Hong Kong has such a rich and colorful history and part of my trip was to explore some areas of Hong Kong that has interesting historical past. This brought me to visit Kowloon City, an old neighborhood that will let you experience the lesser-seen yet one of the most fascinating sides of Hong Kong.
Those who have been to Hong Kong would surely say they've been to Kowloon. But don't confuse Kowloon City with just Kowloon which is one of the regions in Hong Kong comprising the Kowloon Peninsula and New Kowloon. Kowloon City is just a small area found in the northern portion of Kowloon City District within New Kowloon that's isolated from the more popular tourist places like Tsim Tsa Tsui and MongKok.
The name Kowloon stems from a Cantonese term which means "Nine Dragons", which refers to eight mountains and a Chinese emperor. As a seaside town, Kowloon City used to be famous of its pearl production and eventually became a salt yard almost a century ago.
But what made Kowloon City really famous was its dark, chaotic past. It got its named after the Kowloon Walled City, an old city that was considered to be the densest place in the world. The Walled City is a massive complex of 500 interconnected buildings where more than 30,000 people crammed. In 1989, the Walled City was leased to Britain which used to be a military stronghold built during Qing dynasty. The Japanese occupation of Hong Kong later resulted to dramatic increase of population, turning it into a slum and making it the most crowded place on earth. From 1950's to 1970's, the Walled City became a hotbed of criminal activity and notorious for drugs, prostitution and gambling.
To end the state of lawlessness happening within the walls of the city, Britain and China later made an agreement and announced to demolish the city in 1987. In 1994, the demolition of Kowloon Walled City was completed and it was quickly converted into what is now known as Kowloon Walled City Park.
After my trip in the street markets of Sham Shui Po, I found myself venturing to Kowloon City for an historical adventure. The nearest subway station is Lok Fu Station. Looking at the map, my destination is not that far so I decided to proceed on foot instead of taking a bus or a taxi. After about 10 minutes of walking, I reached the Kowloon Walled City Park. Kowloon City is not on the usual tourist route hence I noticed less visitors around.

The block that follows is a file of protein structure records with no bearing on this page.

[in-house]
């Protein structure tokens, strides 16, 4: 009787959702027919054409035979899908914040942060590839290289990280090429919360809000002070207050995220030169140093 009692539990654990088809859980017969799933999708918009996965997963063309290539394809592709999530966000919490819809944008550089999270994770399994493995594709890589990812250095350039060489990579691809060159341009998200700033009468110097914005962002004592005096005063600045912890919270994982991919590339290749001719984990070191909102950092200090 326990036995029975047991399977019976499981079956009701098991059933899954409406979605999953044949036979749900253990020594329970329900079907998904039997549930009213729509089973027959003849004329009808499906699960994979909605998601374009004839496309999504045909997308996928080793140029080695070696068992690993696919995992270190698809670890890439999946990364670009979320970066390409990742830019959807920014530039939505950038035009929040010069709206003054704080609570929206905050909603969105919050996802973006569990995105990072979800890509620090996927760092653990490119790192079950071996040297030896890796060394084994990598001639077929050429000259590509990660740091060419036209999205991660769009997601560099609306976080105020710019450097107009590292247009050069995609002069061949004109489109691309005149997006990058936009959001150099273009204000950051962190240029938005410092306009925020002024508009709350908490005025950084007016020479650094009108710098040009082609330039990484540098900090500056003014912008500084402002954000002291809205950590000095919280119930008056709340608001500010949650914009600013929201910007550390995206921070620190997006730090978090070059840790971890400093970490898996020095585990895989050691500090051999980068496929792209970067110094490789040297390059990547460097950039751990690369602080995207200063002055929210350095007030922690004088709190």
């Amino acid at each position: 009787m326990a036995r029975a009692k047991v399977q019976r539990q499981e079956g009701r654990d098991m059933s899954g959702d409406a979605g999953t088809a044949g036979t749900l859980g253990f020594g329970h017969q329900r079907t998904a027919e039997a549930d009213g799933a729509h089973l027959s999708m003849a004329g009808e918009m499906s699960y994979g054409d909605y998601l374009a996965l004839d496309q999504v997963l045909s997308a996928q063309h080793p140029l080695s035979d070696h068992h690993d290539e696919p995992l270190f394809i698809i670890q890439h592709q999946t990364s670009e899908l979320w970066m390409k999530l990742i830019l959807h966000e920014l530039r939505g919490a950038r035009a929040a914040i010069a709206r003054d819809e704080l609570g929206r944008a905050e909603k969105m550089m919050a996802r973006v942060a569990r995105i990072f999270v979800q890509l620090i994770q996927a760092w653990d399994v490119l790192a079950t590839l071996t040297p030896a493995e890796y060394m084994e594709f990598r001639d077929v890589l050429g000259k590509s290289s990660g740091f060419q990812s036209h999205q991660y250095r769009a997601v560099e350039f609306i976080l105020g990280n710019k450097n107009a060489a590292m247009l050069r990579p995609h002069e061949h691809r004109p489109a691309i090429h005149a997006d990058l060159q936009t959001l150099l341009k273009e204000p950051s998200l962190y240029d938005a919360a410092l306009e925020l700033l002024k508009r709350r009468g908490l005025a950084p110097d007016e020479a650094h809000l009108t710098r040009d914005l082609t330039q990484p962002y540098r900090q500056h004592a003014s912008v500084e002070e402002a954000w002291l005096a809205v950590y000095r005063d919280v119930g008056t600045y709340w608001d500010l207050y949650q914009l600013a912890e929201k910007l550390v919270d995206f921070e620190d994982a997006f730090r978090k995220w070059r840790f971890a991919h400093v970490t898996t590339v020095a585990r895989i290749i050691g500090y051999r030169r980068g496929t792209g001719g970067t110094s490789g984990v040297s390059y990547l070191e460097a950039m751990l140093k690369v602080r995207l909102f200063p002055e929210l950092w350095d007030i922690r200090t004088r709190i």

The park is huge I didn't know where to actually start. The 31,000 square meter park is divided into eight different theme zones, each featuring scenic landscapes, gardens and remnants of the old Walled City. I kept walking until I reached Yamen which is located at the center of the park. It is the centerpiece of the whole park and is known to be the only remaining Qing building. There is an outdoor display area and exhibition rooms inside Yamen where the Walled City's dark past is relive and remembered. The feeling was quite surreal. I couldn't imagine that this beautiful and peaceful park was a witness to terrible events in the past. Nevertheless, I'm happy the government was able to turn this place to a lovely park where one can seek tranquility within the bustling city.
The other areas of the this award-winning park includes the Old South Gate, Garden of Chinese Zodiac, and Chess Garden.
Apart from its history, Kowloon City is also quite popular as a foodie paradise. Restaurants and family-run eateries are abundant in the area. Walking further through the small streets of this quiet neighborhood, I discovered dozens of Thai restaurants and shop almost everywhere! I learned that there's a growing number of Thai nationals living in this community. Because of this, Kowloon City has been known as Hong Kong's "Little Thailand". If your taste bud is craving for some authentic Thai food, then head over to Kowloon City. Even though it's dominated by Thai restaurants, there are places that also offer other Southeast Asian dishes like Vietnam and Indonesian and international cuisine.
Kowloon City is also famous for local desserts and baked goodies. While exploring the area, I remember one of the oldest and famous bakeries recommended by DiscoverHongKong.com. Situated in the corner of seemingly busy streets is a humble bakeshop known for their hand crafted breads and pastries. Hoover Cake Shop has been around for 40 years and is popular for their egg tarts. True to its reputation, their egg tart tasted so good! They say they have the best egg tart in Hong Kong. In fact, they've been nicknamed as Egg Tart King. Aside from local bakeries, I also noticed a number of western bakeshop and dessert shops while strolling around the area.
I also had a quick glimpse of Kowloon City's public market which is one of the largest markets in Hong Kong. Kowloon City District was also home to the old Hong Kong International Airport, or Kai Tak Airport from 1925 until 1998. Other notable place to see in Kowloon City is the Hau Wong Temple, an historic building, located just across the Kowloon Walled City Park.
Exploring Kowloon City gave me a chance to see the local scenes and experience one of the authentic and fascinating sides of Hong Kong. Check out more photos below.